THE GOALS OF THIS INITIATIVE
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To educating the community about obesity and some of the risk factors that plague the African American community as a result of it.
To educate individuals about diabetes, hypertension, and high cholesterol, and the fact that all of these require nutrition intervention.
To educate the community about the importance of health literacy.
To helping individuals make consciousness decisions about the food they eat, exercise and how it can lead to a healthier lifestyle.
To emphasize being fit & healthy over being skinny.
THIS IS AN ONGOING INITIATIVE THAT WILL:
- Offer health related activities/services to the community
- Offer options for reasonable food choices
- Educate the community on overcoming income restrictions
- Educate the community on overcoming resource restrictions
- Promote food and health literacy
- Keep the community engaged and active
- Inspire individuals to reach their health and fitness goals
DIABETES: WHAT IS IT?
DIABETES: FACTS & STATS
KNOW YOUR HEALTH NUMBERS
Health & Wellness ArticlesBenefits of Drinking Water
Basics: Getting enough water every day is important for your health. Healthy people meet their fluid needs by drinking when thirsty and drinking with meals. Most of your fluid needs are met through the water and beverages you drink. However, you can get some fluids through the foods that you eat. For example, broth soups and foods with high water conten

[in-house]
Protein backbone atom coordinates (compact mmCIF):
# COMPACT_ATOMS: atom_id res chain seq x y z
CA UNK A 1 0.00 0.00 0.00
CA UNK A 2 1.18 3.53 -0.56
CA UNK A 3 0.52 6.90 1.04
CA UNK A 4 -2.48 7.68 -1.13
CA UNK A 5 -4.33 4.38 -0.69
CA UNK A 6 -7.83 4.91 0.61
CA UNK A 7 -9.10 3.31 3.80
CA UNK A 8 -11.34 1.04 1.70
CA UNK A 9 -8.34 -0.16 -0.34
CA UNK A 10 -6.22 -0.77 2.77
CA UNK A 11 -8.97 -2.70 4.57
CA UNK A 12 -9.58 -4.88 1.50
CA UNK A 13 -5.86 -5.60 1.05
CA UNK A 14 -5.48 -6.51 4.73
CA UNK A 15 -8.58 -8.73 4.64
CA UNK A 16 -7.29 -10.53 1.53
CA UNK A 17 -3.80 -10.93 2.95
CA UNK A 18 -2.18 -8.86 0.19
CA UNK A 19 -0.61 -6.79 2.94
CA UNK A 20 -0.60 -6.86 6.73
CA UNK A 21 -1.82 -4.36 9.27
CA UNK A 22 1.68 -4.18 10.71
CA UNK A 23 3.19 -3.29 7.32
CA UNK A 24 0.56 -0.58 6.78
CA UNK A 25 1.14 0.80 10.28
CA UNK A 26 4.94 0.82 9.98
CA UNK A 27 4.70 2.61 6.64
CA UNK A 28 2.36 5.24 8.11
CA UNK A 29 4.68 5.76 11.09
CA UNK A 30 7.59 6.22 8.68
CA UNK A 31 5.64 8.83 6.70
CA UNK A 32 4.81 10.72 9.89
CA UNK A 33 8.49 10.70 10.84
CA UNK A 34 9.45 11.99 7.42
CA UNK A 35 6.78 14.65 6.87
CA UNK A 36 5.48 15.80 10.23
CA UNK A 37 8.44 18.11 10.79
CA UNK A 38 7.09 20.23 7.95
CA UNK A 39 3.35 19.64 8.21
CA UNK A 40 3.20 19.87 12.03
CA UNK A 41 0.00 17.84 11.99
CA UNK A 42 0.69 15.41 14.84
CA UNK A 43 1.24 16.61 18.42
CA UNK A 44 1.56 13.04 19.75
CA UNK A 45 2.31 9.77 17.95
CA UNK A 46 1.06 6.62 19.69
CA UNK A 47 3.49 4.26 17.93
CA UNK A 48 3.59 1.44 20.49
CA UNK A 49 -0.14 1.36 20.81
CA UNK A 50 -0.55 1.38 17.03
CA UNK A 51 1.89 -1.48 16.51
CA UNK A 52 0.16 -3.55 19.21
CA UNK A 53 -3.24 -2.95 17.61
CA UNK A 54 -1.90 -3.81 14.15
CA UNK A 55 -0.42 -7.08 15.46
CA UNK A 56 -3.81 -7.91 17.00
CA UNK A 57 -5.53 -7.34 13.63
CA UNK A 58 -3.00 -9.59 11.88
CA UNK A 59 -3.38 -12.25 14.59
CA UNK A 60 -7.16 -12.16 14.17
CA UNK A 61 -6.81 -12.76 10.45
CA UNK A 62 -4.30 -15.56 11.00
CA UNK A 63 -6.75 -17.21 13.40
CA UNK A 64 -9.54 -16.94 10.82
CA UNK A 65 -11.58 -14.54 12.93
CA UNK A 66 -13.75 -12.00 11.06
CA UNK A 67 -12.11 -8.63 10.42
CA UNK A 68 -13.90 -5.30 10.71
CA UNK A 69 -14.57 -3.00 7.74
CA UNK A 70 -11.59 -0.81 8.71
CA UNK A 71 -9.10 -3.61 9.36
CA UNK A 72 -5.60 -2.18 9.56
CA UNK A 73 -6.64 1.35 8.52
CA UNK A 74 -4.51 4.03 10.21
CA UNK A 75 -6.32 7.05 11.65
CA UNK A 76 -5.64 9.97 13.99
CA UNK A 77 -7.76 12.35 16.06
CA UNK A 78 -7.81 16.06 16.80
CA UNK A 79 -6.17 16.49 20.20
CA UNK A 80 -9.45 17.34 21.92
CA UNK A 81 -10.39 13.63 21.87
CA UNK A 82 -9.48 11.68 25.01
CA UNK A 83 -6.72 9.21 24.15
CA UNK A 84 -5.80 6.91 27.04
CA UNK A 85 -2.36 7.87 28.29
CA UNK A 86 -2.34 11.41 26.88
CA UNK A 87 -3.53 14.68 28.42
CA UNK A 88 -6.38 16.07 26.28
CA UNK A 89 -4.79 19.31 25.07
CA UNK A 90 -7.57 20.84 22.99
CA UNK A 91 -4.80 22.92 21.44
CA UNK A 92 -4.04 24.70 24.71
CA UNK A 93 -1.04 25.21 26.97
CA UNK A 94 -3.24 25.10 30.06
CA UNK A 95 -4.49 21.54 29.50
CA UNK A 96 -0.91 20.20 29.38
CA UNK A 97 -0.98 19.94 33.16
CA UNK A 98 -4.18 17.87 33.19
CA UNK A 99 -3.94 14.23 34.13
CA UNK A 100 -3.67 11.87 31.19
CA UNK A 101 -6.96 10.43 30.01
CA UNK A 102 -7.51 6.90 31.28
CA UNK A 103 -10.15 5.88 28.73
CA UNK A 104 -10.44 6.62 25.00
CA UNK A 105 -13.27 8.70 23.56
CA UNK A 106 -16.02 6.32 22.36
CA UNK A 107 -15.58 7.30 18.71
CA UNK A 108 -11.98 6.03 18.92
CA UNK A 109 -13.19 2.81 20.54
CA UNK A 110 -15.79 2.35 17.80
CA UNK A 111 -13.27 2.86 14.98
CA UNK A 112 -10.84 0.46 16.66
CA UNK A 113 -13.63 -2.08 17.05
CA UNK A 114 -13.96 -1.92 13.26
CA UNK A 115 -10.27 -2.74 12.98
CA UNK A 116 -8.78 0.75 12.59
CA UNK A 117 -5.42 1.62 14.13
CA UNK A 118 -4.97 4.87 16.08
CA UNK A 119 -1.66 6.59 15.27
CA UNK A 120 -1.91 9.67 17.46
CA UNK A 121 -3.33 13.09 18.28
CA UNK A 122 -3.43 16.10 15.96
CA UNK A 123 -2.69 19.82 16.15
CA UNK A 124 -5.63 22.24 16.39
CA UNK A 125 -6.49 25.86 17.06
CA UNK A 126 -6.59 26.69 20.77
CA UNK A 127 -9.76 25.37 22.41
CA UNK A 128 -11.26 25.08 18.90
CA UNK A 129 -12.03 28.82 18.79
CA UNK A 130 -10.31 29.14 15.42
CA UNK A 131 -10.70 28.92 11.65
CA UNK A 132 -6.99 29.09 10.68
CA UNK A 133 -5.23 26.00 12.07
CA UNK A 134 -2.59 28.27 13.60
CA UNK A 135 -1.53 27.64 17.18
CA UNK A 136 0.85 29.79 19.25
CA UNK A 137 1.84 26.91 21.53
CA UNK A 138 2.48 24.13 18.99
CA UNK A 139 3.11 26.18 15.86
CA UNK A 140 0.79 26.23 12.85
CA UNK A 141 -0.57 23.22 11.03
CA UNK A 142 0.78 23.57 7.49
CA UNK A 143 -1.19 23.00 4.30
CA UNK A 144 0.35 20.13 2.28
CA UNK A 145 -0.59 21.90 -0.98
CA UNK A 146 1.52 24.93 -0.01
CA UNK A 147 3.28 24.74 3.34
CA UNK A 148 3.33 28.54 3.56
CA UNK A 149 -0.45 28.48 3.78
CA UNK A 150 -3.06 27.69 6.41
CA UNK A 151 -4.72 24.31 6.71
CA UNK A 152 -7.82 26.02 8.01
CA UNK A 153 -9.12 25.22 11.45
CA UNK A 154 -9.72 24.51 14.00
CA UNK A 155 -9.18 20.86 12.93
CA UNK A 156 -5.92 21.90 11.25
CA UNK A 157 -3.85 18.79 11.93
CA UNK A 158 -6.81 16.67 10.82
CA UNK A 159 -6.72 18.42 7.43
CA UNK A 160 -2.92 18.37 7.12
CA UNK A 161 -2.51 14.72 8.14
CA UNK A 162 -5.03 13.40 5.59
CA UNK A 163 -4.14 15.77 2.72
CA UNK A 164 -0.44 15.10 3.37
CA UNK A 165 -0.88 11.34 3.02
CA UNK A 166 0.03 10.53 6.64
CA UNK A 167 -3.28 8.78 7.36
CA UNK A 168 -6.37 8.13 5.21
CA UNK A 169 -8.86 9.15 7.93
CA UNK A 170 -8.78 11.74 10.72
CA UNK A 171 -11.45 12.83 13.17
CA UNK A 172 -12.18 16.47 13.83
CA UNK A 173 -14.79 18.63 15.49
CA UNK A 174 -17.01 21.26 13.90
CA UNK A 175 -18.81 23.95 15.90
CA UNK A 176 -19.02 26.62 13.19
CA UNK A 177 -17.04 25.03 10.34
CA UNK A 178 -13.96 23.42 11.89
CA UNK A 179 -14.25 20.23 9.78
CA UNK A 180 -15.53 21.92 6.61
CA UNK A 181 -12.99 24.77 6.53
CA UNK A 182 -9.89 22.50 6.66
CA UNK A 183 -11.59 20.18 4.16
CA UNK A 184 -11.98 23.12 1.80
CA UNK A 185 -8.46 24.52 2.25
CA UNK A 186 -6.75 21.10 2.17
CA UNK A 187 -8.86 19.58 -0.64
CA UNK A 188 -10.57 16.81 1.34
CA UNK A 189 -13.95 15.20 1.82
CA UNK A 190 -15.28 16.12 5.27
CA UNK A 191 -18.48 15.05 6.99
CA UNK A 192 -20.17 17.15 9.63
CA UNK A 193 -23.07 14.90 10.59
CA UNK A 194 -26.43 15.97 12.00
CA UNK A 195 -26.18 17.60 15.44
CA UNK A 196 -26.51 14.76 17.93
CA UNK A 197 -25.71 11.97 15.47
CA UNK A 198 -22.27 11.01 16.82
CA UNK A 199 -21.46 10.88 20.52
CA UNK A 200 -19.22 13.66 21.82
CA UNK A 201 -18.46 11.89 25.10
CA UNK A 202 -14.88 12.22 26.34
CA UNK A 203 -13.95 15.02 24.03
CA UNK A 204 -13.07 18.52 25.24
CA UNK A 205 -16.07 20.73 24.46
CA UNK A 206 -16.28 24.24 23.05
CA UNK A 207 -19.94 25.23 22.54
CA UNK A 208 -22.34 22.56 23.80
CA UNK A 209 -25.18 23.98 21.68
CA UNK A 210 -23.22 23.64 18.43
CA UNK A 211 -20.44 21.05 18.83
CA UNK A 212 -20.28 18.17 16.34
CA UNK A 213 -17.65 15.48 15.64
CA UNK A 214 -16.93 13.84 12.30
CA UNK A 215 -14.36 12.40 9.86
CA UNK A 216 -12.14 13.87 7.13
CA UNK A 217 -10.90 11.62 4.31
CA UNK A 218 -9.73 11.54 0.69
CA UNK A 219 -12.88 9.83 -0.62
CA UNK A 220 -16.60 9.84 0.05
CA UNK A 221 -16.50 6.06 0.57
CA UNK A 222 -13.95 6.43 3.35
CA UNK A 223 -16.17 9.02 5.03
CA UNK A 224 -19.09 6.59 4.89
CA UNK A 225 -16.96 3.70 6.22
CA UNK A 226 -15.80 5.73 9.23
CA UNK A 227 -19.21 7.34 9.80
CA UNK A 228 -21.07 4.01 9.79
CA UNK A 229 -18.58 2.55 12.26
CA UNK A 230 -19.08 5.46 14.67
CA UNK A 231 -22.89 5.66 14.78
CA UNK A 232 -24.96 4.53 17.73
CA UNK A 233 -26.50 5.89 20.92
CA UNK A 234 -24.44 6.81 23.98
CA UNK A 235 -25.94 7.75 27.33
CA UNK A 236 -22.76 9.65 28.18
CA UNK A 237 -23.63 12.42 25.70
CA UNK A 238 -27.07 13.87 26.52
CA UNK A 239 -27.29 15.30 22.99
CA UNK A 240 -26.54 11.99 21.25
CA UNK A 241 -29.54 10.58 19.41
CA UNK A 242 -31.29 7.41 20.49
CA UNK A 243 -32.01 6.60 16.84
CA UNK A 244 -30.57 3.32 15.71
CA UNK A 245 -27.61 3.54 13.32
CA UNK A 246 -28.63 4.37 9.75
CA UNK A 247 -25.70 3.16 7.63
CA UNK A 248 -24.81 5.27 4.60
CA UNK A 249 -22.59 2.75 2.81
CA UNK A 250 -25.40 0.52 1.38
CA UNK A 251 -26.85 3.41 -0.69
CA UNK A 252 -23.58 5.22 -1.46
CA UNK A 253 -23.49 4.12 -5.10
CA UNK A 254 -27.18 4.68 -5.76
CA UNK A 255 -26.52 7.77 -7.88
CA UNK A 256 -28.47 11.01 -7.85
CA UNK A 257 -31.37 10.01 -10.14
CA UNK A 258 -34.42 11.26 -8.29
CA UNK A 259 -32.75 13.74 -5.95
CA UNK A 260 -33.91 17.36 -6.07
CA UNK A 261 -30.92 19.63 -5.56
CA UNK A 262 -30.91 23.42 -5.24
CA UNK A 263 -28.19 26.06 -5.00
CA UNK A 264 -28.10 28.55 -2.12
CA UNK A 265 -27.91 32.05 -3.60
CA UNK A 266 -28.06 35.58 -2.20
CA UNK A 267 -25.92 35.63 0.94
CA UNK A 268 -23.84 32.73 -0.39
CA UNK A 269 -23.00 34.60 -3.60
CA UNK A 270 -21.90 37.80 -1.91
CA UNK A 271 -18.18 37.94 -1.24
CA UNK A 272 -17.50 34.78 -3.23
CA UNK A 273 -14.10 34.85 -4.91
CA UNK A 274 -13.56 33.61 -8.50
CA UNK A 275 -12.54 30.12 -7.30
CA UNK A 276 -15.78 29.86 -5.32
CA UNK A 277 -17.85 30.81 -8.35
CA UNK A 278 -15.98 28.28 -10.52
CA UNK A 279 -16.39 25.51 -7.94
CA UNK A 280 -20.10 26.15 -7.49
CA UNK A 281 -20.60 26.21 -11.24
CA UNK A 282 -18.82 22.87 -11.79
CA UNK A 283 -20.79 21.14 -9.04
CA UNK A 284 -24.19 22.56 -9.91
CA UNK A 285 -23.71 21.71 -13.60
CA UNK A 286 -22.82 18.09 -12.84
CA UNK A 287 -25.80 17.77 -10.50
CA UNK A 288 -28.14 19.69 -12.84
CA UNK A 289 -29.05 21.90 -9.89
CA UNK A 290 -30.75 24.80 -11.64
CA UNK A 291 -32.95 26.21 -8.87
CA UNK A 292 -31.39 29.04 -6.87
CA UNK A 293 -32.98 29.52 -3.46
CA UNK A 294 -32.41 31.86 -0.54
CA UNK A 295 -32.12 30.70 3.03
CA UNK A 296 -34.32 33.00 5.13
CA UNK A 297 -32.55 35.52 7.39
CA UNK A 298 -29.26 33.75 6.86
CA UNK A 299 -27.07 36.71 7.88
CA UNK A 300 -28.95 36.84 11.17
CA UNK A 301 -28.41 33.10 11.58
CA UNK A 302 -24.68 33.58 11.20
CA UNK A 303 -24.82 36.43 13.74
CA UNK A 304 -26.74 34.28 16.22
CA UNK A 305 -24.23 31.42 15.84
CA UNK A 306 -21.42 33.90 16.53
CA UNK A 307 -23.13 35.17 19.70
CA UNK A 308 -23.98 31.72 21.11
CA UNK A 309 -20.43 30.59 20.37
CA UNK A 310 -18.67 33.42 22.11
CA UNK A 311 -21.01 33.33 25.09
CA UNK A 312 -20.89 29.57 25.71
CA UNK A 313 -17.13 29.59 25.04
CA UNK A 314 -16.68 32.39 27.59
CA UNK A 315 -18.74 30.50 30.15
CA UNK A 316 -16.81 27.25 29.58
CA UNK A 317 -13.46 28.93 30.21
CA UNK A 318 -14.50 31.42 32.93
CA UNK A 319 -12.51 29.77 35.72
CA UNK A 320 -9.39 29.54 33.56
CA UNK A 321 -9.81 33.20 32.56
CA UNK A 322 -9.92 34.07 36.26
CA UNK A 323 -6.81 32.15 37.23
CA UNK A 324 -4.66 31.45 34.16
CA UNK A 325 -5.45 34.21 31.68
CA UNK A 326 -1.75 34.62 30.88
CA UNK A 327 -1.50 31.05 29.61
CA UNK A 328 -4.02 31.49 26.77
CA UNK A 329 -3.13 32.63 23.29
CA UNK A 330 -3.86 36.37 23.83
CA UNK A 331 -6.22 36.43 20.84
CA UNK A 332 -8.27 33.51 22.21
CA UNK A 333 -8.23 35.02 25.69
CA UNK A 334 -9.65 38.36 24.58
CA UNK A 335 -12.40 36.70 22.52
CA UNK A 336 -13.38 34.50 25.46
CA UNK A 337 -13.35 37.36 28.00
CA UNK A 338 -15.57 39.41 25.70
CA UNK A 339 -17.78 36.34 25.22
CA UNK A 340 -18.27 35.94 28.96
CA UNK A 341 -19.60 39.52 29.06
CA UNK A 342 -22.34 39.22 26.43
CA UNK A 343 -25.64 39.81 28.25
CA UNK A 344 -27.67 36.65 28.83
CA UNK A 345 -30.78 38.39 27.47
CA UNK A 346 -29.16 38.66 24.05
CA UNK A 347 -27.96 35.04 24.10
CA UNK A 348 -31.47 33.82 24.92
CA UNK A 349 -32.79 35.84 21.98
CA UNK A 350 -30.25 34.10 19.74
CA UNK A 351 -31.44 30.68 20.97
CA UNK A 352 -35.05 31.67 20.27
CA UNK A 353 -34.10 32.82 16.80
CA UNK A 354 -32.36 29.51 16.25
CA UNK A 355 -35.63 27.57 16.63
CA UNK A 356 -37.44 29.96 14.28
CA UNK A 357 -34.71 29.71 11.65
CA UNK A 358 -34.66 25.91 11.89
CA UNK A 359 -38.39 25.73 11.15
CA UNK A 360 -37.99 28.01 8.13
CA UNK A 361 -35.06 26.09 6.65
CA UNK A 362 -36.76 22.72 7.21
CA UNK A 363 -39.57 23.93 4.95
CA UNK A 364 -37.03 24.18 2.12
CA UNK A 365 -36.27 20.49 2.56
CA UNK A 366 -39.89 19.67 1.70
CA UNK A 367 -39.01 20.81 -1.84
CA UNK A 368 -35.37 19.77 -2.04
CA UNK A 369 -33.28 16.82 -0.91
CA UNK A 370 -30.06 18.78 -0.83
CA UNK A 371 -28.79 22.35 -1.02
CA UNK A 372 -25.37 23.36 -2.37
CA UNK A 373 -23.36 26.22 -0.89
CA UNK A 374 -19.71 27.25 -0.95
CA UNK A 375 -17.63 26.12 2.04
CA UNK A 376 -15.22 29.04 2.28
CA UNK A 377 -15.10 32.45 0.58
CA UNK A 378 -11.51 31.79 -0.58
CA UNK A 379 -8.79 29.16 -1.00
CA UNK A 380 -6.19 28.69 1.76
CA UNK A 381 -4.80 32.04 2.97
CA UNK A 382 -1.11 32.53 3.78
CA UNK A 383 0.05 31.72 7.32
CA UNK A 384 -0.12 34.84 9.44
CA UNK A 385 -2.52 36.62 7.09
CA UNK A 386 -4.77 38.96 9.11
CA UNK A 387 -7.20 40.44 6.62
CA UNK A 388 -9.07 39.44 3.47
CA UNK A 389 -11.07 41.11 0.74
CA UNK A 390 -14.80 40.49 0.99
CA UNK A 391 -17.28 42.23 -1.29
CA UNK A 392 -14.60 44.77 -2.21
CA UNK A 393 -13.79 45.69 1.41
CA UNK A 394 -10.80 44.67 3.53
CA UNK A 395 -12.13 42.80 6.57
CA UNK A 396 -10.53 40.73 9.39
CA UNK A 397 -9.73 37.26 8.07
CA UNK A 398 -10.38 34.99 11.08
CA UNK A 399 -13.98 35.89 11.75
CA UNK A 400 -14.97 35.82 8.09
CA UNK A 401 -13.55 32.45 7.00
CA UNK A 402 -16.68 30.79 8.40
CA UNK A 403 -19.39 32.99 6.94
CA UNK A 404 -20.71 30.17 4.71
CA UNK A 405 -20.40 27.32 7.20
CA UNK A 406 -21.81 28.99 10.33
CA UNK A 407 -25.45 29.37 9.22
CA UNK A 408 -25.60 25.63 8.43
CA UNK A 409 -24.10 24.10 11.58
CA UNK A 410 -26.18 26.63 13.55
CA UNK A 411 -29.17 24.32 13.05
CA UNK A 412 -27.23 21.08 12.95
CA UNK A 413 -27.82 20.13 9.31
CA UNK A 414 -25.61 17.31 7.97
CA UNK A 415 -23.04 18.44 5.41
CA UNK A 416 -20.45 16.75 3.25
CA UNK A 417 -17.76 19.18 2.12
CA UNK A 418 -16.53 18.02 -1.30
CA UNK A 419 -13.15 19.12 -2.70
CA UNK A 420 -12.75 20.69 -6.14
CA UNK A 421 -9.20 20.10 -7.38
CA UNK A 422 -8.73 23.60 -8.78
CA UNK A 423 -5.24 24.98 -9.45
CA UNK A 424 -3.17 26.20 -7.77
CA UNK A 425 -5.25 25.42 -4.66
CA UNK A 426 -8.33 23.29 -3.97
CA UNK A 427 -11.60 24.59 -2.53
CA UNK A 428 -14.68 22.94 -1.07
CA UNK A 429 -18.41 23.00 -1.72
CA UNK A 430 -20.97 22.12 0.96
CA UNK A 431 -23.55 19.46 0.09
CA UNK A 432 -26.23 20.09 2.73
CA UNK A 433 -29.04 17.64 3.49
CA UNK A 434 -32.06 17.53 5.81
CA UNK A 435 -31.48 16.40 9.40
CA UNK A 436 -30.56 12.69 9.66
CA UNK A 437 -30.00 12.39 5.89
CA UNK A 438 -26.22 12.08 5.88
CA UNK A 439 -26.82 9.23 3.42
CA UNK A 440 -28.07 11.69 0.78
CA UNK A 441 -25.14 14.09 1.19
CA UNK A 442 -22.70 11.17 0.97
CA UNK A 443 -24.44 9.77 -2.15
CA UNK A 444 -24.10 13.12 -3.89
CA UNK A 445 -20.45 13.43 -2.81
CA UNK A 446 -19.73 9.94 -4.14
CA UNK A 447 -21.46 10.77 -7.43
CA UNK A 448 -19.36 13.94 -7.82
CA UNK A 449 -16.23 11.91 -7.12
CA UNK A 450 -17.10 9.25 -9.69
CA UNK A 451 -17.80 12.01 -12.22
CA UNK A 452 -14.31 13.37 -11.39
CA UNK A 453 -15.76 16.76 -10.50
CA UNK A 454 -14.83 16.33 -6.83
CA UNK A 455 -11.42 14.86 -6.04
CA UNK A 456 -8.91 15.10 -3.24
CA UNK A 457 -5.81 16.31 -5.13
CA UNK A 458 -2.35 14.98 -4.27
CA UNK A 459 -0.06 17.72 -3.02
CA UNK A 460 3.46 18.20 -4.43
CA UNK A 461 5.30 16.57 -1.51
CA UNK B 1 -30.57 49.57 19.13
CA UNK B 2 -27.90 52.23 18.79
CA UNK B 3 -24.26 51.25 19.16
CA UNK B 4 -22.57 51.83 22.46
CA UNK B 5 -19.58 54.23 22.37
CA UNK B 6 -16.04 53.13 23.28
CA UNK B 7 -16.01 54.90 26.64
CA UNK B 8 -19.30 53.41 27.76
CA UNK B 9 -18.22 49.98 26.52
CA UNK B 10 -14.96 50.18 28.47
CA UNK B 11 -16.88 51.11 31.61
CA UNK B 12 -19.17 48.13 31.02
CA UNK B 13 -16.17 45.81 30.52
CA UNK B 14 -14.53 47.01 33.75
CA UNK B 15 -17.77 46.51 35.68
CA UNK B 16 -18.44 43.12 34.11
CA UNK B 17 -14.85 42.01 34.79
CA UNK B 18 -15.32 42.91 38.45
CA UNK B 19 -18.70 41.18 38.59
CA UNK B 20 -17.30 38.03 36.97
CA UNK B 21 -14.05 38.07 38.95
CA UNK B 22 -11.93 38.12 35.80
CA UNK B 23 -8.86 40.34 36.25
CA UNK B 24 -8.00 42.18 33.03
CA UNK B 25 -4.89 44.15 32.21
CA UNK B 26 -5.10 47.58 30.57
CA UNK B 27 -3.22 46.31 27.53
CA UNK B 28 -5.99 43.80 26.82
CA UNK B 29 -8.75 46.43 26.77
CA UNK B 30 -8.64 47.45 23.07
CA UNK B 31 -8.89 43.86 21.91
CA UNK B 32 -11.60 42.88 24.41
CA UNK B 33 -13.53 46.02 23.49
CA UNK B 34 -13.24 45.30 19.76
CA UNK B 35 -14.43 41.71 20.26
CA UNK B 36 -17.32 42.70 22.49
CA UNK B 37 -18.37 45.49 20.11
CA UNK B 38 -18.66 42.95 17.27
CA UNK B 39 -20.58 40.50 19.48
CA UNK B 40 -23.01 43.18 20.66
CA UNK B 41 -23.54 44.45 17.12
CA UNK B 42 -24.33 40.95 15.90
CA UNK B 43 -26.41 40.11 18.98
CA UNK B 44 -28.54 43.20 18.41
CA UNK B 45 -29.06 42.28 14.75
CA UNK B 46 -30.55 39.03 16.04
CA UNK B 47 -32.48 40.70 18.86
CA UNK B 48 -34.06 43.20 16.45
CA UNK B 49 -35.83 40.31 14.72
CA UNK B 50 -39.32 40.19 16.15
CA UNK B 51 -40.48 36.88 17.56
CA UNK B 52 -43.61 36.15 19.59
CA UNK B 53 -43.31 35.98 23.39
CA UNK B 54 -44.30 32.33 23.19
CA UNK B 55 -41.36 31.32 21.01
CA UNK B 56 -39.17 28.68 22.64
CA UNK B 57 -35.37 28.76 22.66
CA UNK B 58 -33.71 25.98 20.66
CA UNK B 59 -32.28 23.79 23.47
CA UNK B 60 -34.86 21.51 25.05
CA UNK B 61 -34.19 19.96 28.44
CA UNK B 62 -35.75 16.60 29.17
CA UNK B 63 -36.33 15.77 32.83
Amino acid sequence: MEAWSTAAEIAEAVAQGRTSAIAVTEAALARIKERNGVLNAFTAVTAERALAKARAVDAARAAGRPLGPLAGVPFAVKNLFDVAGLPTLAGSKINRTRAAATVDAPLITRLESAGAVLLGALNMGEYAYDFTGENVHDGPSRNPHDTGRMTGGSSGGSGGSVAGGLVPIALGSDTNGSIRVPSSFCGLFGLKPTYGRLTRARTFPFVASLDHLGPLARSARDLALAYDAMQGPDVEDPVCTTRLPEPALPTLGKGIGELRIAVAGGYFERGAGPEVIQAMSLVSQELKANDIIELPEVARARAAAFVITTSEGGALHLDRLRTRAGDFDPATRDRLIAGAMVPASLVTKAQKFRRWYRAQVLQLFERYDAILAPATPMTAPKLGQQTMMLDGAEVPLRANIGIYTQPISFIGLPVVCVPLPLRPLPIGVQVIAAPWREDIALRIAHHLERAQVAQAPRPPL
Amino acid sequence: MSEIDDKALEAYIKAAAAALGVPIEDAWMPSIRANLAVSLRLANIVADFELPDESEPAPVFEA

DIABETES: THE RISKS
Learn More About Living BetterEtiam pharetra, erat sed fermentum feugiat, velit mauris egestas quam
This initiative will be focusing on Type 2 because it is most prevalent in the African American community.
According to the NATIONAL DIABETES FACT SHEET, African American adults are twice more likely to be diagnosed with the disease than any other race. (http://www.cdc.gov/diabetes/pubs/statsreport14.htm )
They are 2.5% more likely to suffer limb amputations and up to 5.6% more likely to suffer kidney disease.
According to an article called “REVERSING DIABETES & OBESITY”, scientists believe that diabetes is caused by a combination of genetic and environmental factors.
“Diabetes develops more often in people who are Black, Latino, Native American, and Asian American of Pacific Islander. Poor people are more likely to have diabetes than better off people, demonstrating the strong connection with overall living conditions.”